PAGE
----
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A bill proposing changes to Florida’s sovereign-immunity laws sparks debate

The Florida Capitol building on Saturday, February 15, 2020, in Tallahassee.
Chris Day
Fresh Take Florida
The Florida Capitol building on Saturday, February 15, 2020, in Tallahassee.

Cities, counties, school districts and hospitals are trying to fend off a proposal that could lead to them paying more money in lawsuits over people getting injured.

The House Civil Justice Subcommittee on Thursday overwhelmingly approved a bill (HB 569) that would revamp Florida’s sovereign-immunity laws, which are designed to limit liability of government agencies.

The bill, sponsored by Rep. Fiona McFarland, R-Sarasota, would double caps on how much government agencies can be required to pay and make other changes in the laws.

Currently, the caps are $200,000 for payments to a single person and $300,000 if multiple people are involved in an incident, though the caps can be exceeded if lawmakers pass a special type of measure known as a “claim” bill. Under McFarland’s proposal, the caps would go to $400,000 and $600,000, respectively, and allow government agencies to settle lawsuits for higher amounts without needing to go through the lengthy and uncertain claim-bill process.

Also, the proposal would lead to annual increases in the caps based on the Consumer Price Index, a measure of inflation.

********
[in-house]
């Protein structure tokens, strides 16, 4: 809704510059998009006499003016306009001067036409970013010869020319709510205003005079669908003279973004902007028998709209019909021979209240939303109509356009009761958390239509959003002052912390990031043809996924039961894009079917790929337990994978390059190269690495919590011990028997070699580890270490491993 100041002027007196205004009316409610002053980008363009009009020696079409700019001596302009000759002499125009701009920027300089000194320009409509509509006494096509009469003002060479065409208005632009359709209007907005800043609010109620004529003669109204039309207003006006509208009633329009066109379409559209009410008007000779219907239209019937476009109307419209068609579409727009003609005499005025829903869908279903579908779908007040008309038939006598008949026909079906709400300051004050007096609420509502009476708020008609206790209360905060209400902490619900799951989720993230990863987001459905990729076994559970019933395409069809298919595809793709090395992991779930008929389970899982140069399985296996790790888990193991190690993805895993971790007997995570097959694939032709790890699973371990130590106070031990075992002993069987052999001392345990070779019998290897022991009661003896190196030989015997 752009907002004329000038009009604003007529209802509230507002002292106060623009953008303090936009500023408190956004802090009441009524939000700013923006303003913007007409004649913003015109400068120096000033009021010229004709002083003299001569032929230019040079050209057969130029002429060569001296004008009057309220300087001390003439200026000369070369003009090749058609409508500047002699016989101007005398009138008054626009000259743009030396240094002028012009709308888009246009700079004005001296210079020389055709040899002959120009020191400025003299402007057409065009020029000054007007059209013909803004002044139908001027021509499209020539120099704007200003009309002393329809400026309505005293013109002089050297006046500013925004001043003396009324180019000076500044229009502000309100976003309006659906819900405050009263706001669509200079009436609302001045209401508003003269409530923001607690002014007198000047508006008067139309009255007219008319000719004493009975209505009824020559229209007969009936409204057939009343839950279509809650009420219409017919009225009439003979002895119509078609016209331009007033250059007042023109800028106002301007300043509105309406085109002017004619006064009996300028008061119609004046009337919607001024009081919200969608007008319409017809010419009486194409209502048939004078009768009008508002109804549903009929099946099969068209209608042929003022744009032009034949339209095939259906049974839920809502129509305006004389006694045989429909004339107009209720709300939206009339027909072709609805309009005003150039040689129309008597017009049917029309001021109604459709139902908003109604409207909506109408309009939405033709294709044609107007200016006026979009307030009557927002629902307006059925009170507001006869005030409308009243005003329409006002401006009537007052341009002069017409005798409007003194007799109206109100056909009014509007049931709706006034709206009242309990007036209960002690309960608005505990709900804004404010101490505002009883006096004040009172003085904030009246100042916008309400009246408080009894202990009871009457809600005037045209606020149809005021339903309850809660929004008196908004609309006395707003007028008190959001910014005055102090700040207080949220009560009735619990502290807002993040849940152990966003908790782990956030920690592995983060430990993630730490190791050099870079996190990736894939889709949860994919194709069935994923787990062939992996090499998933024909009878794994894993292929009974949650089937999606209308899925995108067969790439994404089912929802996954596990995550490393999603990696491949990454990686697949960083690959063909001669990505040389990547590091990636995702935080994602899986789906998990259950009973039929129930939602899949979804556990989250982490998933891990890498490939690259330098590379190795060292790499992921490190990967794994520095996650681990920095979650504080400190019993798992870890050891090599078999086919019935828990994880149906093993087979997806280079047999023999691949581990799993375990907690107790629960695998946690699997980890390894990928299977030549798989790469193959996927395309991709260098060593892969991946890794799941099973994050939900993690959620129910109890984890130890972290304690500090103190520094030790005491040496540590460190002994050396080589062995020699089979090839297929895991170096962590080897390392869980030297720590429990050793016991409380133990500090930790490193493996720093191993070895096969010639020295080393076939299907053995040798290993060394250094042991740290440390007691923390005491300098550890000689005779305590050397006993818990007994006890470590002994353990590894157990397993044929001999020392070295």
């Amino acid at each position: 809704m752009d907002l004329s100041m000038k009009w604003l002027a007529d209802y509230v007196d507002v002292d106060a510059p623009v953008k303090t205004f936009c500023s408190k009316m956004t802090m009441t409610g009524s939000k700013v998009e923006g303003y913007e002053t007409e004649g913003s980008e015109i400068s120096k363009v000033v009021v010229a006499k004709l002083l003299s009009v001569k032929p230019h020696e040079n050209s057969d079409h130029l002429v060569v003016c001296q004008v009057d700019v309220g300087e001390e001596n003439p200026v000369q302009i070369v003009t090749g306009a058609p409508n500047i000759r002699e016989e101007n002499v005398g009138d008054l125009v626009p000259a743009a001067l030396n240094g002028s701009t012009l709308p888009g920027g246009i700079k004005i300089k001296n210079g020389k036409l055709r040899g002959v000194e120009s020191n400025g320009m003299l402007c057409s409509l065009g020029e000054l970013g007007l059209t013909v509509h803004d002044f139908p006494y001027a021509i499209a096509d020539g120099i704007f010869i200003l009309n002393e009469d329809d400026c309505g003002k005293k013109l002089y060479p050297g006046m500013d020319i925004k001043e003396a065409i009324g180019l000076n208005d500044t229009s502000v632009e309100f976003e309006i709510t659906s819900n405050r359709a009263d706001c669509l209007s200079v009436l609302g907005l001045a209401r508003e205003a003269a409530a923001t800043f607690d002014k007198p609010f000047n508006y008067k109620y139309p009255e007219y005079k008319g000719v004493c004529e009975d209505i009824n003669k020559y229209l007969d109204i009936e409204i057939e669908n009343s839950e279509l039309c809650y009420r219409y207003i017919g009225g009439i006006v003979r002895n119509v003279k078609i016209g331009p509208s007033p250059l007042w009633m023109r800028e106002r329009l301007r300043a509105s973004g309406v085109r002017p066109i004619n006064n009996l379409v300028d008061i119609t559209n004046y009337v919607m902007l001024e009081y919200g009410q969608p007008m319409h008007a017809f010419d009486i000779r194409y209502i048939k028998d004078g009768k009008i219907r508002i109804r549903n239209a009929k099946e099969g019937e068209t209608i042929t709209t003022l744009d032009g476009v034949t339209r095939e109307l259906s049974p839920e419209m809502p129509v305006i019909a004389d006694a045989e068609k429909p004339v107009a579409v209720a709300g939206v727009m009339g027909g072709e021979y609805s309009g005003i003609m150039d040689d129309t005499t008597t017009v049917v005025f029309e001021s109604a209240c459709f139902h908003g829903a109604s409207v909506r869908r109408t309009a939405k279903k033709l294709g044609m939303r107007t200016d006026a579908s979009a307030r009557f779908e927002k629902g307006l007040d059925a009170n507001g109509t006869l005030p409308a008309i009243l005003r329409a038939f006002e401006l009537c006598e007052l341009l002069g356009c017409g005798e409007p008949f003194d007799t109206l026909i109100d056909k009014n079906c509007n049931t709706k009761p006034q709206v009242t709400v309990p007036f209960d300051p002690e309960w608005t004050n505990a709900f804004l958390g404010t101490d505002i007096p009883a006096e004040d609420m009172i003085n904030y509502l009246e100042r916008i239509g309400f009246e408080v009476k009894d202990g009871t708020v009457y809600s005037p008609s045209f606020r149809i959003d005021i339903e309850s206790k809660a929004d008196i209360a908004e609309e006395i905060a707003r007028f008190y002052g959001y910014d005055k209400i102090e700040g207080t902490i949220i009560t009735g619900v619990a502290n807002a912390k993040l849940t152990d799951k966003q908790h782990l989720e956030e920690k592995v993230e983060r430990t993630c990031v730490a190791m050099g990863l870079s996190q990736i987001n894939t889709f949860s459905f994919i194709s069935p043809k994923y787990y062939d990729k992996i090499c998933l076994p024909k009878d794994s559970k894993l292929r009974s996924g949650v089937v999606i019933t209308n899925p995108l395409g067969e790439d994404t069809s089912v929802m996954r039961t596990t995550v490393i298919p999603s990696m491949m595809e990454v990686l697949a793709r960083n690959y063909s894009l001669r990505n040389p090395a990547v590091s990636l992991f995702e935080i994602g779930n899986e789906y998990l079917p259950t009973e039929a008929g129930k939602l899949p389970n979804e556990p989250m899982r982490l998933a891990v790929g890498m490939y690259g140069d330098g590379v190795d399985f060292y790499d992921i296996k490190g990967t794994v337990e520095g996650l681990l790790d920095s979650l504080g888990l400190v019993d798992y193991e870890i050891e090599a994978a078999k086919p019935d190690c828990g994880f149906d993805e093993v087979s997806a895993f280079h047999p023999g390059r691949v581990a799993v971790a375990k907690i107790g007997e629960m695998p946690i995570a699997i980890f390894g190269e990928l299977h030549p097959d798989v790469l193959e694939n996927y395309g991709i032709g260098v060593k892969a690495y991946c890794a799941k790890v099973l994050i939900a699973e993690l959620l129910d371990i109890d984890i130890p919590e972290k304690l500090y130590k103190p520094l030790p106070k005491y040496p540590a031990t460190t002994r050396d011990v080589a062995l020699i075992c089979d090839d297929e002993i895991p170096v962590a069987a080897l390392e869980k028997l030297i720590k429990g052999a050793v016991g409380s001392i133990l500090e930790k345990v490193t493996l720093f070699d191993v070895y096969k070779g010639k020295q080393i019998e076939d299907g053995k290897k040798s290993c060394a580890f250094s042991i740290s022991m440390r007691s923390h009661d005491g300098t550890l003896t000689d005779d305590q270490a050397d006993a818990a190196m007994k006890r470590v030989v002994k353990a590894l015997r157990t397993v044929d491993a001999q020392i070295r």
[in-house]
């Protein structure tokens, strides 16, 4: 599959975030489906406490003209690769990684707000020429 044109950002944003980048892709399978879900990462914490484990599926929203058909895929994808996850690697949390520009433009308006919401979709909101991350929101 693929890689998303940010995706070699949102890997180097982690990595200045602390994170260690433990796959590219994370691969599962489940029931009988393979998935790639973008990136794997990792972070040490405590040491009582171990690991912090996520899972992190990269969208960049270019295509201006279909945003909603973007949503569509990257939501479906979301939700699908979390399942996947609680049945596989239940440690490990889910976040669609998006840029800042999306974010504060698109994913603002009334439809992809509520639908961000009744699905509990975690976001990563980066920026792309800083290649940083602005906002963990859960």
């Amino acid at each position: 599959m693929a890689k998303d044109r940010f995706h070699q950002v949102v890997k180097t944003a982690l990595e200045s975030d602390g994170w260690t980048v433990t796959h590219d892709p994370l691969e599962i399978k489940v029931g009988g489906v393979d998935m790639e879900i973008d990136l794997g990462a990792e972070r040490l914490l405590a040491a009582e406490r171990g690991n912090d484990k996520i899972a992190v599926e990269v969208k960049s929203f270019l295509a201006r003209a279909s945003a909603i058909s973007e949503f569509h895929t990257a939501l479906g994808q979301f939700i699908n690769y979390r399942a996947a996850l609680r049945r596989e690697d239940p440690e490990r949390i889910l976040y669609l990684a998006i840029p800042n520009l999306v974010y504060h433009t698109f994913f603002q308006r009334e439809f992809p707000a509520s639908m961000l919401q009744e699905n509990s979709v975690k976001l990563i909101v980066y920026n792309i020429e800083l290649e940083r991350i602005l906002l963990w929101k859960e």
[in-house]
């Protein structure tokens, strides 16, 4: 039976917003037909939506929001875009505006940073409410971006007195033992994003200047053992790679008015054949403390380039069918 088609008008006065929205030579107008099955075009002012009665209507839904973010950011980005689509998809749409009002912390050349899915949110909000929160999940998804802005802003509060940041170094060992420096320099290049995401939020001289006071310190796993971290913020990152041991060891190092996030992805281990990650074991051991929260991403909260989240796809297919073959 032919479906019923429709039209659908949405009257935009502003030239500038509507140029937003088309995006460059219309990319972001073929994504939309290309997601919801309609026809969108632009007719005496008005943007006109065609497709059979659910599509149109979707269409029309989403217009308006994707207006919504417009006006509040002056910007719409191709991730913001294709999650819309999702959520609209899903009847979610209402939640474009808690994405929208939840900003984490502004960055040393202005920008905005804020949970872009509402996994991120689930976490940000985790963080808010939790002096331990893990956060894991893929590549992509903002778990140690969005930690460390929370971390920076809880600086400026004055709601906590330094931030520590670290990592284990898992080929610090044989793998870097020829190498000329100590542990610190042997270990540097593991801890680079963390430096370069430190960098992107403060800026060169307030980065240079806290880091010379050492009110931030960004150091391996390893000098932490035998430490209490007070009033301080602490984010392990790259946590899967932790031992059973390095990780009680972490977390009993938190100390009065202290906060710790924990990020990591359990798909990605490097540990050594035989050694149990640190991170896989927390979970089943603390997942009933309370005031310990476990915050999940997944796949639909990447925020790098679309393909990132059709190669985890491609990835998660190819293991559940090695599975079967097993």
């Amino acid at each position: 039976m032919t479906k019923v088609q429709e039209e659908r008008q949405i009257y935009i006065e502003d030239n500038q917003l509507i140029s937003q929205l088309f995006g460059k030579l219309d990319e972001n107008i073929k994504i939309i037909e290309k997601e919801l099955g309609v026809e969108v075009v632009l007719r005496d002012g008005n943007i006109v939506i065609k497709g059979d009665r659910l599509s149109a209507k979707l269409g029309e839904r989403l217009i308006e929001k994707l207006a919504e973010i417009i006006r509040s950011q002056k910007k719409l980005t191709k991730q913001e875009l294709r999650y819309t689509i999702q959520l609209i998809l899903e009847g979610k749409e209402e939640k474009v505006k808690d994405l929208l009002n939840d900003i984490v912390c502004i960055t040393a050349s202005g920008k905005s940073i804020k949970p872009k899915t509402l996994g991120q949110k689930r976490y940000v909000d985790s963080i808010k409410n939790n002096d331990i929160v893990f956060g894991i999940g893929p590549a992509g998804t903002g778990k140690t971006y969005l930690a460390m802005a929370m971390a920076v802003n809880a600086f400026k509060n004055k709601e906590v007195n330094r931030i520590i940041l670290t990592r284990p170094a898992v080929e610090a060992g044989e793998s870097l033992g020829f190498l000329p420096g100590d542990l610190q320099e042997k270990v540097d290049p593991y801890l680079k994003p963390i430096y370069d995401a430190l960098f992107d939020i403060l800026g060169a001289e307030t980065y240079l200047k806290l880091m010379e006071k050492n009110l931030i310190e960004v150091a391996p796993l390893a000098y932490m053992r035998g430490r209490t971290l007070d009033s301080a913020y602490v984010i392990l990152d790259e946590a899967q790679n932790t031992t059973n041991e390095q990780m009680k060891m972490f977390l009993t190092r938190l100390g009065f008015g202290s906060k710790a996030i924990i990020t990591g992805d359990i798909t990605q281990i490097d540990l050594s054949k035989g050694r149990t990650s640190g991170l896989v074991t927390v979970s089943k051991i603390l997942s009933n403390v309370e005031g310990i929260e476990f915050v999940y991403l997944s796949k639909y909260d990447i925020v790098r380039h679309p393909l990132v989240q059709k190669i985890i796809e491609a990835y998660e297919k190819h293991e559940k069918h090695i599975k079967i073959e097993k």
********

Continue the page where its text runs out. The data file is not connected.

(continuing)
McFarland said she decided to pursue the legislation after hearing claim bills that “broke my heart.”

“As I sat in this committee and I heard terrible story after terrible story and I looked at the amount of money that they were getting in settlement, I thought that is not enough for a life that’s been ruined, frankly,” she said.

But the bill drew opposition from the Florida Association of Counties, the Florida League of Cities, the Safety Net Hospital Alliance of Florida, Miami-Dade County, Broward County and the Panhandle Area Educational Consortium, which represents rural school districts in Northwest Florida.

Bob Harris, general counsel for the educational consortium, said the bill would lead to higher insurance costs, which are already a major expense for small school districts.

“We can’t afford this,” Harris said. “We just cannot afford this.”

Harris and Mark Delegal, general counsel of the Safety Net Hospital Alliance of Florida, also said the prospect of more money could increase the number of cases that government agencies face.

“When there’s a bigger pot of money available, I use this phrase, when the honey pot is bigger, there will be more bears coming for it,” said Delegal, whose organization represents public, teaching and children’s hospitals.

Supporters of the proposal, however, said the caps have not changed in more than a decade amid steady inflation. Matthew Posgay, a Jacksonville attorney who spoke for the Florida Justice Association at the meeting, described the proposal as a “fair compromise.”

“It helps right wrongs done to citizens,” said Posgay, whose association represents plaintiffs’ attorneys.

The House panel voted 17-1 to approve the bill, with Rep. Patt Maney, R-Shalimar, dissenting. Sen. Jason Brodeur, R-Sanford, has filed a similar Senate bill (SB 472).
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Jim Saunders - News Service of Florida